A guest post by Dr Ruth Cammish
The past year has been tough on our hands with frequent handwashing and harsh hand sanitiser. It’s not only affected health and social care workers or people with known eczema; few of us have escaped unscathed. Since the recent return to school, cases of children struggling with their hands are also on the rise. So, I ask, what can we do to protect our hands and wave goodbye to sore, cracked and dry skin?
Firstly, why are we struggling with our hands?
Mostly, this is due to the effects of handwashing itself. Soap and hand wash contain detergents which break down grime, viruses, and bacteria. They do a great job at protecting us, but these products also strip the natural oils on our skin leading to dryness.
The skin barrier is like a wall with skin cell ‘bricks’ and fatty acids supporting them like cement. In eczema there are less of these fatty acids, so they skin easily loses water and becomes dry. These gaps make the skin more permeable, meaning irritants like soap, dust and fragrance can cause further inflammation. It becomes a vicious cycle. Even those of us who have never suffered with eczema are noticing our hands are now extra sensitive and easily aggravated by products that never caused a reaction before. This is called contact irritant dermatitis or hand eczema. The skin can become itchy, sore, red, and even develop small blisters or painful cracks. Protecting the skin barrier is key.
The medical term for a moisturiser is an emollient. Simply, this is a skin softener and there are many forms. Some draw water from the surroundings to prevent drying, some soften the top skin layer, and some occlude the skin to stop water loss. Most emollients do one or two of these jobs and it can be trial and error until you find one which works for your skin.
There are balms, lotions, creams, and greasier ointments. The best emollient for you is one you like enough to use regularly! Remember when the skin is irritated it may not like more fragranced products.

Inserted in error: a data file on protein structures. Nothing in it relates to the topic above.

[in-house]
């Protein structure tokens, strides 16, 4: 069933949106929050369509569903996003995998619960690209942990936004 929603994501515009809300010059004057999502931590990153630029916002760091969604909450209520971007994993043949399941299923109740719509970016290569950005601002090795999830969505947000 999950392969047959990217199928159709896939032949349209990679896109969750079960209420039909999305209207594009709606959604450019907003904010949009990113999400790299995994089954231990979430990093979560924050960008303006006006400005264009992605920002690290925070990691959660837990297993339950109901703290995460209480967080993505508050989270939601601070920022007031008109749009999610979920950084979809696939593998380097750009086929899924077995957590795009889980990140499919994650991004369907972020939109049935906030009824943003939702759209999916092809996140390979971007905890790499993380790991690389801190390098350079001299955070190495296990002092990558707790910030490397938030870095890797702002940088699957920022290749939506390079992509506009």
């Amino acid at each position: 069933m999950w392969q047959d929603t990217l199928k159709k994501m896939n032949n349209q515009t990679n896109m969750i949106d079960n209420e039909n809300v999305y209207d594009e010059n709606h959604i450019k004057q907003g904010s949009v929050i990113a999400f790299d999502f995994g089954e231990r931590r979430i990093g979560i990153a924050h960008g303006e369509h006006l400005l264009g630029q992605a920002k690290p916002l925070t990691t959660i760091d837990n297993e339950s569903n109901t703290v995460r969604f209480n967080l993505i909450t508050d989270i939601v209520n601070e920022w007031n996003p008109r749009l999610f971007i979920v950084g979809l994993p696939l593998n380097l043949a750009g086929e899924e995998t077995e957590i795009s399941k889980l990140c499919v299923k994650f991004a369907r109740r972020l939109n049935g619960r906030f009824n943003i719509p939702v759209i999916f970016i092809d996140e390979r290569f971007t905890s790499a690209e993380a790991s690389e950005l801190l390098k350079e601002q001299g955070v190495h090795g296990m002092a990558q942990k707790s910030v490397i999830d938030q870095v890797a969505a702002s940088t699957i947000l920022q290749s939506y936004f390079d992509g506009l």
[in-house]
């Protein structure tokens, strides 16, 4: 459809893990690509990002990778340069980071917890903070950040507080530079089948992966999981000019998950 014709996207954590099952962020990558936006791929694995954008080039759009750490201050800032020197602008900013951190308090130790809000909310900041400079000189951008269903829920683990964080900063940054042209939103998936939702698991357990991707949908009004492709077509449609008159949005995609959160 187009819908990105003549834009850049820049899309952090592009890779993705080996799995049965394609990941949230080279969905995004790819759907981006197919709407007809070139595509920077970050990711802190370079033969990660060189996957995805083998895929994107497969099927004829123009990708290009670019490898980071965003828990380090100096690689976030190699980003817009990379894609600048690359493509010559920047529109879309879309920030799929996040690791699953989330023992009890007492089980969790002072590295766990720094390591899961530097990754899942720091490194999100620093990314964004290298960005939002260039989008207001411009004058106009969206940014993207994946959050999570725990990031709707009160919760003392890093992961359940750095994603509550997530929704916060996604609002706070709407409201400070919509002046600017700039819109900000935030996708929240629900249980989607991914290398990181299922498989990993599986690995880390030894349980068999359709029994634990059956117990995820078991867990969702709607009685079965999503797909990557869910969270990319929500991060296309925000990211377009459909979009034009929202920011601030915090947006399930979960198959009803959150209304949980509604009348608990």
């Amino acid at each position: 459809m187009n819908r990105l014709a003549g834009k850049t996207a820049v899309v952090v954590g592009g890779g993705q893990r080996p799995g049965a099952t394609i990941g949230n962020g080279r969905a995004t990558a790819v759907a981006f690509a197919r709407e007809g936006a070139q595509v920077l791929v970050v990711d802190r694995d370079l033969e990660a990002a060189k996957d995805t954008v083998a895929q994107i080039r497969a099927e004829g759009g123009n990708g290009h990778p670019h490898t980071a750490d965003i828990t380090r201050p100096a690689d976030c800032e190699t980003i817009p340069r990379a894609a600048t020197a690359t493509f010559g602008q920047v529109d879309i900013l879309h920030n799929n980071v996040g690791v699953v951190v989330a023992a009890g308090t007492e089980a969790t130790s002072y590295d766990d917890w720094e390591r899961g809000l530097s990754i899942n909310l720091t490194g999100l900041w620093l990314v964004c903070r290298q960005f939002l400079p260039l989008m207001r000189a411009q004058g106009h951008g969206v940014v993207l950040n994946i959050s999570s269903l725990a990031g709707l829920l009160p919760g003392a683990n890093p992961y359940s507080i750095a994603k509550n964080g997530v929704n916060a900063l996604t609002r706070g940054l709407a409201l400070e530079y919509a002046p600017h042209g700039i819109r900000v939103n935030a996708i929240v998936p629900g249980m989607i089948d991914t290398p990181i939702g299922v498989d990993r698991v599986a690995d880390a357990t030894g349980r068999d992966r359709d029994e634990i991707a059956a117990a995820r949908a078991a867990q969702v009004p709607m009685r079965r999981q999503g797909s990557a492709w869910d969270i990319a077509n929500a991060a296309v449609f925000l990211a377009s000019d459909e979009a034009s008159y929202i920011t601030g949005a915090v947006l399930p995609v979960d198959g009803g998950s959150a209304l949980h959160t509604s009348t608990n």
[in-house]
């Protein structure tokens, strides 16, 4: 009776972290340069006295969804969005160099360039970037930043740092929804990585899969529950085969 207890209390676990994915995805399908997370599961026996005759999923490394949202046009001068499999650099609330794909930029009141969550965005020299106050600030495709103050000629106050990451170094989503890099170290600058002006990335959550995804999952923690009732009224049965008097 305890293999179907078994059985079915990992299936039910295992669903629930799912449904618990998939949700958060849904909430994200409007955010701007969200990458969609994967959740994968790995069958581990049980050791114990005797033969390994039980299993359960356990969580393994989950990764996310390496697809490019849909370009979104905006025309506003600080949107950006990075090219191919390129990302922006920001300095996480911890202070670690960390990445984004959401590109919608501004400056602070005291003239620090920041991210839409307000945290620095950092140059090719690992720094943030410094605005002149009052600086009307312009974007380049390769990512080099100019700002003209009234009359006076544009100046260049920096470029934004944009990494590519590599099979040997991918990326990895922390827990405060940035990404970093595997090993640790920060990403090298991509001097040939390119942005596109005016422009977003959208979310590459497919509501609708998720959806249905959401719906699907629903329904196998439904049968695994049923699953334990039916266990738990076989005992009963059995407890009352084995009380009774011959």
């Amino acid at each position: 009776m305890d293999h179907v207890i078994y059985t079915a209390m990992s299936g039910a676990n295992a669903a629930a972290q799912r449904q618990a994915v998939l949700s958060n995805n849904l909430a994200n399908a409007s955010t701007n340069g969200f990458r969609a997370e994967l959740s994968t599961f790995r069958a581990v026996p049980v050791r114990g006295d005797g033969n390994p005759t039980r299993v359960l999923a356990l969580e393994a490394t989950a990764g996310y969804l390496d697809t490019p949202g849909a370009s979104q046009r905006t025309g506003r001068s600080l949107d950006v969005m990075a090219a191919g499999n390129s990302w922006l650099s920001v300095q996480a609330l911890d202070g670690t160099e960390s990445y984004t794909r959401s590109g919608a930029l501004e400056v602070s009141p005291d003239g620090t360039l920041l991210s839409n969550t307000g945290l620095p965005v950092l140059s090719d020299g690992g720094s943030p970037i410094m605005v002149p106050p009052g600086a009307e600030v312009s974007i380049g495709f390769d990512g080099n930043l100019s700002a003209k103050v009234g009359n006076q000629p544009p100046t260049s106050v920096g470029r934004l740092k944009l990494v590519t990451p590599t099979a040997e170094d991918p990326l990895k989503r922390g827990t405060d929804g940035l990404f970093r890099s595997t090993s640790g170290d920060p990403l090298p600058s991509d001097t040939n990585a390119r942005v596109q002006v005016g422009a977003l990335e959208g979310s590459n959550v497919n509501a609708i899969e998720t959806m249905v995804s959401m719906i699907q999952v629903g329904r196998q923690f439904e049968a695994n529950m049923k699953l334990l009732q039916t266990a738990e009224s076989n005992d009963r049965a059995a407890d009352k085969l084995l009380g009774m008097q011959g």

Balmond’s Skin Salvation was developed by a mother who wanted something kind yet effective for her daughter’s very sensitive skin. It works as a semi-occlusive balm with beeswax to lock in moisture and soothe irritation whilst letting the skin ‘breathe’. It contains hemp oil which is packed with fatty acids to help repair the skin barrier. Balm-like textures are deeply moisturising, but Skin Salvation isn’t greasy and easily melts into the skin. It’s no wonder it’s the ‘hero’ product in their extensive range.
- When your skin is dry it needs all the help it can get, so have your emollient everywhere – your bag, in the bathroom by the sink and by your bed. It’s helpful to have that visual reminder to apply it often.
- The most effective way to apply an emollient is on damp skin. Your skin is like a sponge, so if it’s damp, it holds on to more moisture.
- In between the fingers and the back of the hands are often the first areas to show dryness. If these areas feel tight or look dry, it’s a sign your skin is dehydrated.